Tony the Potato.—Trans.
Pasha silently lowers her eyelashes over her tear-filled eyes. Manya tries to defend her.
“Really, what are you carrying on like that for, Jennechka? What are you down on her like that for…”
“Eh, all of you are fine!” Jennie sharply cuts her short. “No self-respect of any sort! Some scum comes along, buys you like a piece of meat, hires you like a cabby, at a fixed rate, for love for an hour, but you go all to pieces: ‘Ah, my little lover! Ah, what unearthly passion!’ Ugh!” she spat in disgust.
She wrathfully turns her back upon them and continues to promenade on a diagonal through the room, swinging her hips and blinking at herself in every mirror.
During this time Isaac Davidovich, the piano player, is still struggling with the refractory violinist.
“Not that way, not that way, Isaiah Savvich. You throw the fiddle away for one little minute. Listen a little to me. Here is the tune.”
He plays with one finger and hums in that horrible goatish voice that all musical directors—for which calling he had been at one time preparing—possess.
“Ess-tam, ess-tam, ess-tiam-tiam. Well, now, repeat after me the first part, first time off….. Well….. ein, zwei…”
Their rehearsal is being attentively watched by the grey-eyed, round-faced, arch-browed Zoe, mercilessly bedaubed with cheap rouges and whiteners, leaning with her elbows on the pianoforte, and the slight Vera, with drink-ravaged face, in the costume of a jockey—in a round little cap with straight brim, in a little silk jacket, striped blue and white, in tightly stretched trunks and in little patent leather boots with yellow facings. And really, Vera does resemble a jockey, with her narrow face, in which the exceedingly sparkling blue eyes, under a smart bob coming down on the forehead, are set too near the humped, nervous, very handsome nose. When, at last, after long efforts the musicians agree, the somewhat small Verka walks up to the large Zoe, in that mincing, tethered walk, the hind part sticking out, and elbows spread as though for flight, with which only women in male costume can walk, and makes a comical masculine bow to her, spreading her arms wide and lowering them. And, with great enjoyment, they begin careering over the room.
The nimble Niura, always the first to announce all the news, suddenly jumps down from the window sill, and calls out, spluttering from the excitement and hurry:
“A swell carriage…has driven up…to Treppel …with electricity… Oi, goils…may I die on the spot…there’s electricity on the shafts.”
All the girls, save the proud Jennie, thrust themselves out of the windows. A driver with a fine carriage is indeed standing near the Treppel entrance. His brand-new, dashing victoria glistens with new lacquer; at the ends of the shafts two tiny electric lights burn with a yellow light; the tall white horse, with a bare pink spot on the septum of its nose, shakes its handsome head, shifts its feet on the same spot, and pricks up its thin ears; the bearded, stout driver himself sits on the coach-box like a carven image, his arms stretched out straight along his knees.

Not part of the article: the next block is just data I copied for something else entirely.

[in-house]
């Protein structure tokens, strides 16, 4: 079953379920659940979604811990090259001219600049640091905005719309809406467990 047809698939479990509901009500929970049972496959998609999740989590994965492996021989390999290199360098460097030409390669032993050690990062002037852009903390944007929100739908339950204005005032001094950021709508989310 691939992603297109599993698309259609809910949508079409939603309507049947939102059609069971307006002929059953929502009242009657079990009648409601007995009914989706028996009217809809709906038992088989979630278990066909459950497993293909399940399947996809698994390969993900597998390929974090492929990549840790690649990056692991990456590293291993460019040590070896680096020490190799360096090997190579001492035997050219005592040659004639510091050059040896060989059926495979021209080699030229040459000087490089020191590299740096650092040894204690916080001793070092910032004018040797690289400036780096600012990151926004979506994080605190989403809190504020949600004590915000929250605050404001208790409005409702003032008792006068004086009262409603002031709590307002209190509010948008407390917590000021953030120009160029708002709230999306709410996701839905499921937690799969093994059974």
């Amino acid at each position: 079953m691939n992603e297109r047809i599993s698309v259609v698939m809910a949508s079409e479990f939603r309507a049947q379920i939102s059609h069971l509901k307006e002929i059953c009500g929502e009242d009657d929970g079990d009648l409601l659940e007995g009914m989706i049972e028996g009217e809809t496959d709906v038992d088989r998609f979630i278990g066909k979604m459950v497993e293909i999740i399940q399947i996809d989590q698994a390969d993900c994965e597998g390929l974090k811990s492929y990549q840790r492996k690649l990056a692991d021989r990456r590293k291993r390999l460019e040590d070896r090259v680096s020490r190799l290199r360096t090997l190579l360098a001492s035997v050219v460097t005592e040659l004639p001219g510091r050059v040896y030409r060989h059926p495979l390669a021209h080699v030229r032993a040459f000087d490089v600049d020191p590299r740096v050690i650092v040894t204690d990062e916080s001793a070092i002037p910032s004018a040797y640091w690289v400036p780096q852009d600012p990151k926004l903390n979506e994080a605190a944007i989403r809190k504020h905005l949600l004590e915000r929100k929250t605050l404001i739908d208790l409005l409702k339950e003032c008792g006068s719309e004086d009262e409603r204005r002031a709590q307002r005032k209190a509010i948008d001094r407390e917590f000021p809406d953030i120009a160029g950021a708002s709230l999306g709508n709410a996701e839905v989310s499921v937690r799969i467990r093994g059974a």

“Oh, for a ride!” squeals Niura. “Oh, uncle! Oh you swell coachman!” she cries out, hanging over the window sill. “Give a poor little girlie a ride… Give us a ride for love.”
But the swell coachman laughs, makes a scarcely noticeable movement with his fingers, and immediately the white horse, as though it had been waiting just for that, starts from its place at a goodly trot, handsomely turns around and with measured speed floats away into the darkness together with the victoria and the broad back of the coachman.
“Pfui! What indecency!” the indignant voice of Emma Edwardovna sounds in the room. “Well, where did you see that respectable girls should allow themselves to climb out of the windows and holler all over the street. O, scandal! And it’s all Niura, and it’s always this horrible Niura!”
She is majestic in her black dress, with her yellow flabby face, with the dark pouches under her eyes, with the three pendulous, quivering chins. The girls, like boarding school misses, staidly seat themselves on the chairs along the walls, except Jennie, who continues to contemplate herself in all the mirrors. Two more cabbies drive up opposite, to the house of Sophia Vasilievna. Yama is beginning to liven up. At last one more victoria rattles along the paved road and its noise is cut short abruptly at the entrance to Anna Markovna’s.
The porter Simeon helps someone take off his things in the front hall. Jennie looks in there, holding on with both hands to the door jambs, but immediately turns back, and as she walks shrugs her shoulders and shakes her head negatively.
“Don’t know him, someone who’s an entire stranger,” she says in a low voice. “He has never been in our place. Some daddy or other, fat, in gold eye-glasses and a uniform.”
Emma Edwardovna commands in a voice which sounds like a summoning cavalry trumpet:
“Ladies, into the drawing room! Into the drawing room, ladies!”
One after the other, with haughty gaits, into the drawing room enter: Tamara, with bare white arms and bared neck, wound with a string of artificial pearls; fat Kitty with her fleshy, quadrangular face and low forehead—she, too, is in decollete, but her skin is red and in goose-pimples; Nina, the very newest one, pug-nosed and clumsy, in a dress the colour of a green parrot; another Manka—Big Manka, or Manka the Crocodile, as they call her, and—the last—Sonka the Rudder, a Jewess, with an ugly dark face and an extraordinarily large nose, precisely for which she has received her nickname, but with such magnificent large eyes, at the same time meek and sad, burning and humid, as, among the women of all the terrestrial globe, are to be found only among the Jewesses.
< < < Chapter IV
Chapter VI > > >
Russian Literature – Children Books – Russian Poetry – Alexander Kuprin – Yama (the Pit) – Contents